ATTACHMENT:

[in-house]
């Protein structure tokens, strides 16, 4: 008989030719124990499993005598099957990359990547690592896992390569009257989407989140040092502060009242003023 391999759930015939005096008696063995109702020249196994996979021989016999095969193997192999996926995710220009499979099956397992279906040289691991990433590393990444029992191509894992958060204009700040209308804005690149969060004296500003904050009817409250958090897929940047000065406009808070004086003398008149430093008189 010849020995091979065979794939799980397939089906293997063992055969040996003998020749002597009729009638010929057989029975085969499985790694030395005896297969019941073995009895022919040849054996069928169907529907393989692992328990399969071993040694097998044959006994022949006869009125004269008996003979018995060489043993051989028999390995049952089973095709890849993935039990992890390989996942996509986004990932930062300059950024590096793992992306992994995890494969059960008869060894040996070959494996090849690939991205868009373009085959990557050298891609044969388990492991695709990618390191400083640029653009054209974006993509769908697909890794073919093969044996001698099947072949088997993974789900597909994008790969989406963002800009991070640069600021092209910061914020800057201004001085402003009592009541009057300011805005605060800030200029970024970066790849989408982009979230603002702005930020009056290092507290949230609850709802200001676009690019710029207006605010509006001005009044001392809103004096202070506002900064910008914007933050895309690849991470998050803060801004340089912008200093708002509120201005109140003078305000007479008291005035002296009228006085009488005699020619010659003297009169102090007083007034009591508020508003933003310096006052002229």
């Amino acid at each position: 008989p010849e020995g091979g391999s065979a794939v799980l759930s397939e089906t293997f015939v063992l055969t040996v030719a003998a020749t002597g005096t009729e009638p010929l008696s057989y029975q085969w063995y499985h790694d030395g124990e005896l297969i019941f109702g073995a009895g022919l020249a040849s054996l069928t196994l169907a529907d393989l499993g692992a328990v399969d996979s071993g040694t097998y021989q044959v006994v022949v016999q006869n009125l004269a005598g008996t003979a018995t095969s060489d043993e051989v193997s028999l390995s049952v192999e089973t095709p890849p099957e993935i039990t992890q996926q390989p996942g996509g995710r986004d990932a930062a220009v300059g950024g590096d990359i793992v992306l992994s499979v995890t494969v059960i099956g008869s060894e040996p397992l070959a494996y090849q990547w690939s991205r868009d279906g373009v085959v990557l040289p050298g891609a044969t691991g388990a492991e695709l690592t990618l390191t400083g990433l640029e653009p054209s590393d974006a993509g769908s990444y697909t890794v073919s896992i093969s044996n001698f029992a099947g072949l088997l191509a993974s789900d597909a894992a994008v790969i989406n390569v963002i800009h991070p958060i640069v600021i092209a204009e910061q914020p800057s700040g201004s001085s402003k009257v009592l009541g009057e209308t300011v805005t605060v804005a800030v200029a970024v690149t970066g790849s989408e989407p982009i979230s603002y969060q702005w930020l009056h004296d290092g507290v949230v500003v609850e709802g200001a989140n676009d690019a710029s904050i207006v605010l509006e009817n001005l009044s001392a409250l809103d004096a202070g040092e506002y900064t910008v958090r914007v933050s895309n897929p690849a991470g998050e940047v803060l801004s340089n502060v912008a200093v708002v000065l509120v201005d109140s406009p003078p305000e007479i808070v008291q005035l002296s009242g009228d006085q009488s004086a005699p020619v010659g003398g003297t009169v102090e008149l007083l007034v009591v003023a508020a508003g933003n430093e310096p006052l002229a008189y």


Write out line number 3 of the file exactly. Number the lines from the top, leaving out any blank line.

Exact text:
């Amino acid at each position: 008989p010849e020995g091979g391999s065979a794939v799980l759930s397939e089906t293997f015939v063992l055969t040996v030719a003998a020749t002597g005096t009729e009638p010929l008696s057989y029975q085969w063995y499985h790694d030395g124990e005896l297969i019941f109702g073995a009895g022919l020249a040849s054996l069928t196994l169907a529907d393989l499993g692992a328990v399969d996979s071993g040694t097998y021989q044959v006994v022949v016999q006869n009125l004269a005598g008996t003979a018995t095969s060489d043993e051989v193997s028999l390995s049952v192999e089973t095709p890849p099957e993935i039990t992890q996926q390989p996942g996509g995710r986004d990932a930062a220009v300059g950024g590096d990359i793992v992306l992994s499979v995890t494969v059960i099956g008869s060894e040996p397992l070959a494996y090849q990547w690939s991205r868009d279906g373009v085959v990557l040289p050298g891609a044969t691991g388990a492991e695709l690592t990618l390191t400083g990433l640029e653009p054209s590393d974006a993509g769908s990444y697909t890794v073919s896992i093969s044996n001698f029992a099947g072949l088997l191509a993974s789900d597909a894992a994008v790969i989406n390569v963002i800009h991070p958060i640069v600021i092209a204009e910061q914020p800057s700040g201004s001085s402003k009257v009592l009541g009057e209308t300011v805005t605060v804005a800030v200029a970024v690149t970066g790849s989408e989407p982009i979230s603002y969060q702005w930020l009056h004296d290092g507290v949230v500003v609850e709802g200001a989140n676009d690019a710029s904050i207006v605010l509006e009817n001005l009044s001392a409250l809103d004096a202070g040092e506002y900064t910008v958090r914007v933050s895309n897929p690849a991470g998050e940047v803060l801004s340089n502060v912008a200093v708002v000065l509120v201005d109140s406009p003078p305000e007479i808070v008291q005035l002296s009242g009228d006085q009488s004086a005699p020619v010659g003398g003297t009169v102090e008149l007083l007034v009591v003023a508020a508003g933003n430093e310096p006052l002229a008189y």